This proposal develops scalable R / Bioconductor software infrastructure and data resources to integrate complex, heterogeneous, and large cancer genomic experiments. The falling cost of genomic assays facilitates collection of multiple data types (e.g., gene and transcript expression, structural variation, copy number, methylation, and microRNA data) from a set of clinical specimens. Furthermore, substantial resources are now available from large consortium activities like The Cancer Genome Atlas (TCGA). Existing analysis pipelines focus on the treatment of a specific data type, leaving a critical need for tool for integrative analysis of multiple genomic assays for locally generated or publicly available data. R / Bioconductor has historically provided standardized genomic data structures and annotations that have enjoyed widespread adoption in the cancer genomics research community. This proposal adapts R / Bioconductor to meet the increasing conceptual and computational complexity of multi-assay cancer genomic experiments. We begin by developing software containers for coordinated representation, manipulation, and transformation of heterogeneous derived data from multiple cancer genomic assays. These containers are then extended to manage very large primary data resources. To facilitate integration of local experimental results with major public cancer genomics experiment data sets and annotations, we re-package public resources and provide software and cloud-based facilities for easy and fast programmatic access from within R/Bioconductor. This greatly simplifies cancer genomic analysis tasks that otherwise require significant, error-prone individual efforts. Finally, we provide software infrastructure to enable high-throughput computation using parallel and iterative approaches. The ability to manipulate multi-assay cancer genomic experiments, to understand individual experimental results in the context of public experiments and annotations, and facilities for improved high-throughput computational performance in a well-established computing environment greatly enhances opportunities for analysis and comprehension of large multi-assay cancer genomic experiments.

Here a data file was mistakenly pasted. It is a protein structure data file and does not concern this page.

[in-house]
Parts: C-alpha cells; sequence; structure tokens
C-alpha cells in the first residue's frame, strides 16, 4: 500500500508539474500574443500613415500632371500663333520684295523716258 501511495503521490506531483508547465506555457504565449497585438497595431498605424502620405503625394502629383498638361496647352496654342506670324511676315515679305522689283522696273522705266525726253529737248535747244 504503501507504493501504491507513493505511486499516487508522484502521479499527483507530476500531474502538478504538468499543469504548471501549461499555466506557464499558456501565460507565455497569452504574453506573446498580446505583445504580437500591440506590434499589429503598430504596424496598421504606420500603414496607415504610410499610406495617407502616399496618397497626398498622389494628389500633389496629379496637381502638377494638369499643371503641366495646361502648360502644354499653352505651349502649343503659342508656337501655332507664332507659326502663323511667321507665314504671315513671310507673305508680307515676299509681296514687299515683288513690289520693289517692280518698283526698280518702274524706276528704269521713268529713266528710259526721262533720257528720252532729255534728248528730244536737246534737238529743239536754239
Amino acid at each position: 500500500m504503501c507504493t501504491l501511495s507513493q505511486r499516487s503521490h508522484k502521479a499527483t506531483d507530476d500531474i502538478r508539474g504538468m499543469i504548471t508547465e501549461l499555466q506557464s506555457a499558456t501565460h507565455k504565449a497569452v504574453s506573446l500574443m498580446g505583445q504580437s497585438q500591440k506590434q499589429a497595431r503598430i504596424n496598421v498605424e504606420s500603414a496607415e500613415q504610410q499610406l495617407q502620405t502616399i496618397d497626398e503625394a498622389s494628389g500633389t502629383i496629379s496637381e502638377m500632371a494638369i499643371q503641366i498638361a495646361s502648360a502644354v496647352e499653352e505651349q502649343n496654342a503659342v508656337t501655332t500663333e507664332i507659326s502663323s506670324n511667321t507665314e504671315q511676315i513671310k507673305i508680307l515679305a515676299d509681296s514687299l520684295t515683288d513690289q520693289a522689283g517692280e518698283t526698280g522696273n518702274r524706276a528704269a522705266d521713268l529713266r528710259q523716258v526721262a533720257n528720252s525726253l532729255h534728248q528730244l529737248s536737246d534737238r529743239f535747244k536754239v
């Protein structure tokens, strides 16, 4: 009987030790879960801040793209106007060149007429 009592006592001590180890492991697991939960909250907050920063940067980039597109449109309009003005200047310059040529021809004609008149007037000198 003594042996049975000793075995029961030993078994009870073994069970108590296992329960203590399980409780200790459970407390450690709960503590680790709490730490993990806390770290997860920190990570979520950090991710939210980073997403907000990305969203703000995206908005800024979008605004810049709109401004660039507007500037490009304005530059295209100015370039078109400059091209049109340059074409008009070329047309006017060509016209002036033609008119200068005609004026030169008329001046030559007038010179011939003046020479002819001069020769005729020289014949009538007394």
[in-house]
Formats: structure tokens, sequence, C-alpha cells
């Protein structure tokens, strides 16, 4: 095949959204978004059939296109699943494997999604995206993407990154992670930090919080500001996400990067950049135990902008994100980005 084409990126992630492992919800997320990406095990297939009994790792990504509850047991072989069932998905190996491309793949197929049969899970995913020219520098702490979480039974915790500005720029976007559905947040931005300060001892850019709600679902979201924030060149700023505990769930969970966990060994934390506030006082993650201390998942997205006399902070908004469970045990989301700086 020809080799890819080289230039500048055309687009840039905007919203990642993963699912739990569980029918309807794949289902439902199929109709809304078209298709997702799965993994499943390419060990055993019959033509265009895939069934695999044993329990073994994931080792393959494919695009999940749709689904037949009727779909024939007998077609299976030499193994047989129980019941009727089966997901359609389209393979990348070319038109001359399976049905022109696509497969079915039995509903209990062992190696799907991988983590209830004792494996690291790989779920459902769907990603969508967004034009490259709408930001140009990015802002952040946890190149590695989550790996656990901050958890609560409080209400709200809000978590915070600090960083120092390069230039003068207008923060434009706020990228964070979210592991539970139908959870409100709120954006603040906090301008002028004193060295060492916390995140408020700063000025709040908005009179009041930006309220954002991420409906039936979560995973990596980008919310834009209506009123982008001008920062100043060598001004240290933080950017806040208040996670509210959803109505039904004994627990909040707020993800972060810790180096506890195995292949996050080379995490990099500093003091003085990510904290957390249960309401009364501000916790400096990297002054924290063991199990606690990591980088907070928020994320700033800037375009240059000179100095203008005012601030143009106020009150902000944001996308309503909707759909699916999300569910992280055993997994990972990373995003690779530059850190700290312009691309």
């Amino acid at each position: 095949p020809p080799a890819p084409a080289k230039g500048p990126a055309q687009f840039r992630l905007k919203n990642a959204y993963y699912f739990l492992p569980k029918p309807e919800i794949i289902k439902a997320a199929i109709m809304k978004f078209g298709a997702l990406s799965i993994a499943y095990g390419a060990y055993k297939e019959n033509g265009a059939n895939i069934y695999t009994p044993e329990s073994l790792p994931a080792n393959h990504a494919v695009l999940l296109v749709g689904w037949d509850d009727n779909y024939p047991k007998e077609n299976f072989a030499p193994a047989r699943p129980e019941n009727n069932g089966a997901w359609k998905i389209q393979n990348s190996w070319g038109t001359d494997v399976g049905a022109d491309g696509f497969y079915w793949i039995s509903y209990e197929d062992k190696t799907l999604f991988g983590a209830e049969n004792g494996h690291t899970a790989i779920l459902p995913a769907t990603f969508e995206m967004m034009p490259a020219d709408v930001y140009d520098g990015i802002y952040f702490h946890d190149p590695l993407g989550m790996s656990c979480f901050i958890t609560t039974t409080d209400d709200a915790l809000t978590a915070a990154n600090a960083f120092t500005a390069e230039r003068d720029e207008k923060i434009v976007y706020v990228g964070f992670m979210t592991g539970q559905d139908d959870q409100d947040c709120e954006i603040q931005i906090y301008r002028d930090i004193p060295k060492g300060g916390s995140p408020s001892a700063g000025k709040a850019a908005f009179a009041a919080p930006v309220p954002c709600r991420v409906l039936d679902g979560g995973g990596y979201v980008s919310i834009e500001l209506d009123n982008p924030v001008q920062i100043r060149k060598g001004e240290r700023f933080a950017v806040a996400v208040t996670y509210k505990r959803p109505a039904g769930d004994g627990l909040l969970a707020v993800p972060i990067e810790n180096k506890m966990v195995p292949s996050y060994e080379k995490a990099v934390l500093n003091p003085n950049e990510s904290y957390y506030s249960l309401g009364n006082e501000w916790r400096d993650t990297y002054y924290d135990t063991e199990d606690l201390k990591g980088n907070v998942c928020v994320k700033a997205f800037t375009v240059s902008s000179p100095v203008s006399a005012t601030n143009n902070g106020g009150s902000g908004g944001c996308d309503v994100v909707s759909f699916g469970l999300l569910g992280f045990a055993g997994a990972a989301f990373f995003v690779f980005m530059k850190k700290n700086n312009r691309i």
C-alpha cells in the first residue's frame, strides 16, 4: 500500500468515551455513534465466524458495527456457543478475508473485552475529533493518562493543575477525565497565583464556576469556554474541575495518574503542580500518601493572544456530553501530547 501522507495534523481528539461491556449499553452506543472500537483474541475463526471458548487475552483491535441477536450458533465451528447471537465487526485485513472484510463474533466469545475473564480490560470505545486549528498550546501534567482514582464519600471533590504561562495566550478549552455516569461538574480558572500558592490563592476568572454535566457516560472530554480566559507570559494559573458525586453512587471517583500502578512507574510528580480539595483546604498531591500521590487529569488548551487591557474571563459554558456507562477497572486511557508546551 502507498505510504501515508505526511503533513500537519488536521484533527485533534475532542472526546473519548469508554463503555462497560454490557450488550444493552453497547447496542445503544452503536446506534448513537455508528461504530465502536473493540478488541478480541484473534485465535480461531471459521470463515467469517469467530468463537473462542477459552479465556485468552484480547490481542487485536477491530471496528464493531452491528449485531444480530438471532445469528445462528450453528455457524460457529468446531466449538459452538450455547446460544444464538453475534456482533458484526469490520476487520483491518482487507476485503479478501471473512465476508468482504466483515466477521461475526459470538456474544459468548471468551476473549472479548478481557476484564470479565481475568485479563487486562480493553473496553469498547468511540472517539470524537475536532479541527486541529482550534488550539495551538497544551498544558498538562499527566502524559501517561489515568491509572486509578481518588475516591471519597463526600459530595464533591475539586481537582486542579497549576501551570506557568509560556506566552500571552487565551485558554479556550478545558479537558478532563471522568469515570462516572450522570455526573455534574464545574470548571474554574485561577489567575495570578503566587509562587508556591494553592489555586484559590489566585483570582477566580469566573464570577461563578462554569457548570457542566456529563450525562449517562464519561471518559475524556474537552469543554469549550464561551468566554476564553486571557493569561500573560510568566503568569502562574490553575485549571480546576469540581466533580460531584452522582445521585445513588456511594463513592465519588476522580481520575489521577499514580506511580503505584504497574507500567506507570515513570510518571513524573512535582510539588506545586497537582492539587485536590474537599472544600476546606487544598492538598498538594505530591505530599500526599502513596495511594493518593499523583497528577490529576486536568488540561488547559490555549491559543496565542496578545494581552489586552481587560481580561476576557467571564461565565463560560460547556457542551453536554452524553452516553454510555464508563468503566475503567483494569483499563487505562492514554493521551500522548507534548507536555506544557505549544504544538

Researchers collect diverse types of complex genetic information about factors that contribute to cancer. This proposal helps researchers manage and analyze this information using advanced computational and statistical approaches.